It seemed at first to be nothing more than a casual, one-off snapshot of his wife, BeBe, and her three younger sisters, Heather, Laurie and Mimi. This was in August 1974. But Nicholas Nixon didn’t much care for the photograph, though as with most of his work, he used an 8×10 view camera, its large-format negative requiring a tripod to support its bulk. In the time-honored tradition of art photographers like Edward Weston, Nixon made contact prints directly from his negatives (this before mural-sized prints became the gallery norm). Such large-format photography was unusual for photojournalists and street photographers like Nixon, who typically gravitated to 35mm for convenience and speed; Garry Winogrand’s shoot-from-the-hip, auto-drive aesthetic was more commonplace. Nixon, a strong editor of his own work, decided to throw out this first negative of the four sisters.

However, nearly a year later, in July 1975, Nixon made another informal portrait of the sisters. This one he decided to keep.

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Josef Koudelka: Nationality Doubtful at the Getty

Josef Koudelka

Josef Koudelka

Between 1970, when he left Prague, and 1985, when he became a French citizen, the Czech photographer Josef Koudelka was a man without a country, and in many ways a man without even an identity. He had no passport, and his papers were listed with the rubric “Nationality Doubtful,” a condition of uncertainty for a still young man who’d had tight bonds to his city’s vibrant culture.

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Thomas Hart Benton and America Today


A section of Thomas Hart Benton’s mural America Today

The “today” of Thomas Hart Benton’s 10-panel mural painting is pre-FDR, early Great Depression America of 1930-’31, a kaleidoscopic portrait of working people and their entertainments; their Moloch-like machines of production; the land’s bountiful crops and natural resources. It is peopled by New York City subway straphangers, cowboys in the West, steel-mill and coal workers in the industrial Northeast, cotton balers in the Deep South, and corn farmers in the Midwest (whence came Benton, an artist born in the heartland town of Neosho, Mo.) The mural is also a catalog of heroic portraits limning the post-World War I rising might of the United States, even as its promise hovered over the precipice of economic crisis.

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Sebastião Salgado, Part 3: The Salt of the Earth

Juliano Salgado in Los Angeles.

Filmmaker Juliano Salgado in Los Angeles.

Sitting on the terrace outside his room at the Beverly Wilshire Hotel, Juliano Salgado, son of Brazilian photographer Sebastião Salgado, pulls down on his cigarette as the day turns to night and the Christmas lights below come to life. Juliano is only a few hours away from attending the IDA Awards, where he’ll represent the nominated feature documentary The Salt of the Earth, which he and Wim Wenders have made about Sebastião’s life and work. A few days before, the film was shortlisted by the Academy’s documentary-nominating committee; it has since been nominated in the Documentary Feature category.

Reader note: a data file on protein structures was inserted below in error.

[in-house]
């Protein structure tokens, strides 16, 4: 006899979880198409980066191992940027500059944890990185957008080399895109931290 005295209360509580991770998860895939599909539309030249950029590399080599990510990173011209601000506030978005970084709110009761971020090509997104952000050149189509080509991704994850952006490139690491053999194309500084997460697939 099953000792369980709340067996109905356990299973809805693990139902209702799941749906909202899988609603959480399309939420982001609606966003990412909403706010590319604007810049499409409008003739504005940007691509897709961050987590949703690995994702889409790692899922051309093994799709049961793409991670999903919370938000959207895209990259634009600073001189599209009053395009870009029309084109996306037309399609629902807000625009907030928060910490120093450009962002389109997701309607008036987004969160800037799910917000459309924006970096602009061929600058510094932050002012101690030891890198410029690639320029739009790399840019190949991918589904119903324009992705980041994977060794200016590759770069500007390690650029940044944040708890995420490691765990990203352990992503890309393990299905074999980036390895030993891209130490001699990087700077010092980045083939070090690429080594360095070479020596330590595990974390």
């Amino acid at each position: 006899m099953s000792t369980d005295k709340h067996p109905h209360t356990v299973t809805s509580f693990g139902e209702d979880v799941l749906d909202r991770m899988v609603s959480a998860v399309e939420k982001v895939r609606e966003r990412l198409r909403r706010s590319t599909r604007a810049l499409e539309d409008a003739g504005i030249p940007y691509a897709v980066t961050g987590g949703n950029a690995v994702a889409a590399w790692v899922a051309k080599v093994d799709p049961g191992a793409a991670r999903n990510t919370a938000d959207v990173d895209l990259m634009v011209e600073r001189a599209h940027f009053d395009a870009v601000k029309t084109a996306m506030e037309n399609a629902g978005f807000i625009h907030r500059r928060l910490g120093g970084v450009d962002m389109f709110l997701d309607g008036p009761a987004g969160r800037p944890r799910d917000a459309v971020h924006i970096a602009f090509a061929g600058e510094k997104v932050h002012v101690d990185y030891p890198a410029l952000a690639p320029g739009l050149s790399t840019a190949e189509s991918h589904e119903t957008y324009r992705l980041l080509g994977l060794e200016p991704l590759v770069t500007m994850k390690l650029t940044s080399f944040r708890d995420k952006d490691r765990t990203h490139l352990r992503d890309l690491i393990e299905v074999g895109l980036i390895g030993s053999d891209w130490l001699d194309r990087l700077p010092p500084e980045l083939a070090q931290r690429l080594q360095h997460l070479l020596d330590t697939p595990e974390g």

Juliano has flown in from Berlin and is scheduled to leave the next day for São Paolo. Even on a tight schedule, he is meeting with me to discuss the film and how he, an experienced documentarian himself, and Wim Wenders had worked together to bring his father’s life and work to an audience that knew the photographer mainly through his powerful, often disturbing images — or those who did not know his work at all.

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Sebastião Salgado, Part 2: Genesis

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Midway through a scene in the documentary The Spectre of Hope, Sebastião Salgado explains to John Berger that the near 350 photographs in Salgado’s book Migrations represent little more than one second of actual time. This is premised on an average exposure of about 1/250th of a second, yet Salgado says this single second of life as captured with clicks of the camera shutter “tells the story of what is going on in the planet” and poses the question, “Why am I being hurt?” — echoing the Simone Weil quote Berger had read earlier in their conversation.

This “hurt” is also the result of unimaginable psychic pain as it bore down on Salgado as he photographed famine, war, endemic poverty and genocide in Rwanda and in Bosnia, Croatia and Serbia. This visual catalog of unrest and privation around the world in the final decades of the 20th century evoked in Salgado’s soul a pain that forced him finally to return to Brazil to heal his body and spirit by restoring his family’s devastated farmland. He and his wife, Lélia, came to call this project “Instituto Terra”; it was a return to his roots and the embrace of his aged father.